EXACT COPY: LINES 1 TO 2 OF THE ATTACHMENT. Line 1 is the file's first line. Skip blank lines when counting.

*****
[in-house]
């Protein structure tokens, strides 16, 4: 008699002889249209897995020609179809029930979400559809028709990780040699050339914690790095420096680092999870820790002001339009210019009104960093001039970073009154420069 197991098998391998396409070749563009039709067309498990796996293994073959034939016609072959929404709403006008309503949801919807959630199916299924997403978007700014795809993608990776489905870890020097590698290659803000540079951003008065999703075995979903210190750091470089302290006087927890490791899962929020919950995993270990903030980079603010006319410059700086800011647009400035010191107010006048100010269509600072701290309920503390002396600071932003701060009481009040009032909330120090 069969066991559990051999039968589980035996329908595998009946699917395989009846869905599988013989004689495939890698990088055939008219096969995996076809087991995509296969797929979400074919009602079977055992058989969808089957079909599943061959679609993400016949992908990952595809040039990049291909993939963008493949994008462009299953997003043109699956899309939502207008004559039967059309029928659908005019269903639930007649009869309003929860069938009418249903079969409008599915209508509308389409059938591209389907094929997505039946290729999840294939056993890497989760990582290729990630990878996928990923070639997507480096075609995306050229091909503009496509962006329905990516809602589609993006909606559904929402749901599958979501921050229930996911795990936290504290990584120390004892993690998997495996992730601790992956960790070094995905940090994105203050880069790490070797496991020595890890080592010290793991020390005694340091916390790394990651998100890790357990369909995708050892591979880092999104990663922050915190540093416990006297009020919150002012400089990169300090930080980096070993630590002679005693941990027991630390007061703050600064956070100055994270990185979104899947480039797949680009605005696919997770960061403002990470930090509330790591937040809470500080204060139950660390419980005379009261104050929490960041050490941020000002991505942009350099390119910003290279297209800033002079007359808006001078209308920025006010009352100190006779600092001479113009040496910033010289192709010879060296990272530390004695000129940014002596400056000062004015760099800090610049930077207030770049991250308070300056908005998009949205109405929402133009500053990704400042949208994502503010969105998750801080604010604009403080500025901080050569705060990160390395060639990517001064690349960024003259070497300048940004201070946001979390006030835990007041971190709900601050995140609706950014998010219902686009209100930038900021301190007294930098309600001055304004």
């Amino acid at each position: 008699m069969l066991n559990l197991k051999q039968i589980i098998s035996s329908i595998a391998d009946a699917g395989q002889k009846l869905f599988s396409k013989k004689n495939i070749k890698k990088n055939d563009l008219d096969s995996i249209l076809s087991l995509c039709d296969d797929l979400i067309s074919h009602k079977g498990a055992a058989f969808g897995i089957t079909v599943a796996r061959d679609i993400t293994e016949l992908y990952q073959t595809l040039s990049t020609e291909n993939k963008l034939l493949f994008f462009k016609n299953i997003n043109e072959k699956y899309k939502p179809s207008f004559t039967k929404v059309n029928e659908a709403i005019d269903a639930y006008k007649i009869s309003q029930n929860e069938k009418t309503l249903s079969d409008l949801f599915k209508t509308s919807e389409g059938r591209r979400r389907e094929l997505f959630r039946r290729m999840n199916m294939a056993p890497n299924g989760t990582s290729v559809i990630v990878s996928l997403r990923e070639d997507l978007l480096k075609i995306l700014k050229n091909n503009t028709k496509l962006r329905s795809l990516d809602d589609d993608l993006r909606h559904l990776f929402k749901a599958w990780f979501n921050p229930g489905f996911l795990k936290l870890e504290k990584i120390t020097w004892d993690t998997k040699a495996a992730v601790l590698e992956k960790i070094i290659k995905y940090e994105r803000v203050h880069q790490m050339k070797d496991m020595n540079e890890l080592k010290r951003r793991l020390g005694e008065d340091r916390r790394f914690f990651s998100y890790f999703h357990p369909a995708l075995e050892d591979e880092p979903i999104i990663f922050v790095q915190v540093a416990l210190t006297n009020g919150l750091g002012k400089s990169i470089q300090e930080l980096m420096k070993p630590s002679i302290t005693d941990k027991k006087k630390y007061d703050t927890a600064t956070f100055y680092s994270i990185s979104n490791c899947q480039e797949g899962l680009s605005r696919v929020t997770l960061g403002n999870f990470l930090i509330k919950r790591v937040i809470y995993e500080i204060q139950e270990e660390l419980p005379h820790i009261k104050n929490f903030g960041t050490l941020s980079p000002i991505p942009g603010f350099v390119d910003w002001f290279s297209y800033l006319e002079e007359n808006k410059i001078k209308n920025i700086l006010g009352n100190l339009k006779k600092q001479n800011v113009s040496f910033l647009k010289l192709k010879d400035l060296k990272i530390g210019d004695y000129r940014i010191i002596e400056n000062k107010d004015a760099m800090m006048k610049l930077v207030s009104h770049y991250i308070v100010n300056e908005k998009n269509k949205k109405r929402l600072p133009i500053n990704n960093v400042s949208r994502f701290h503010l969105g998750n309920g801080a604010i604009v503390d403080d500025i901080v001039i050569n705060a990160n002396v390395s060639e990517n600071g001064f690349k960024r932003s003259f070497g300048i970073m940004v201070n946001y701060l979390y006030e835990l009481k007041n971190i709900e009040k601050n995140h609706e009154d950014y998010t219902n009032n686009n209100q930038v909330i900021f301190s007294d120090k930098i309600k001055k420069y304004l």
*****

[in-house]
């Protein structure tokens, strides 16, 4: 008699002889249209897995020609179809029930979400559809028709990780040699050339914690790095420096680092999870820790002001339009210019009104960093001039970073009154420069 197991098998391998396409070749563009039709067309498990796996293994073959034939016609072959929404709403006008309503949801919807959630199916299924997403978007700014795809993608990776489905870890020097590698290659803000540079951003008065999703075995979903210190750091470089302290006087927890490791899962929020919950995993270990903030980079603010006319410059700086800011647009400035010191107010006048100010269509600072701290309920503390002396600071932003701060009481009040009032909330120090 069969066991559990051999039968589980035996329908595998009946699917395989009846869905599988013989004689495939890698990088055939008219096969995996076809087991995509296969797929979400074919009602079977055992058989969808089957079909599943061959679609993400016949992908990952595809040039990049291909993939963008493949994008462009299953997003043109699956899309939502207008004559039967059309029928659908005019269903639930007649009869309003929860069938009418249903079969409008599915209508509308389409059938591209389907094929997505039946290729999840294939056993890497989760990582290729990630990878996928990923070639997507480096075609995306050229091909503009496509962006329905990516809602589609993006909606559904929402749901599958979501921050229930996911795990936290504290990584120390004892993690998997495996992730601790992956960790070094995905940090994105203050880069790490070797496991020595890890080592010290793991020390005694340091916390790394990651998100890790357990369909995708050892591979880092999104990663922050915190540093416990006297009020919150002012400089990169300090930080980096070993630590002679005693941990027991630390007061703050600064956070100055994270990185979104899947480039797949680009605005696919997770960061403002990470930090509330790591937040809470500080204060139950660390419980005379009261104050929490960041050490941020000002991505942009350099390119910003290279297209800033002079007359808006001078209308920025006010009352100190006779600092001479113009040496910033010289192709010879060296990272530390004695000129940014002596400056000062004015760099800090610049930077207030770049991250308070300056908005998009949205109405929402133009500053990704400042949208994502503010969105998750801080604010604009403080500025901080050569705060990160390395060639990517001064690349960024003259070497300048940004201070946001979390006030835990007041971190709900601050995140609706950014998010219902686009209100930038900021301190007294930098309600001055304004």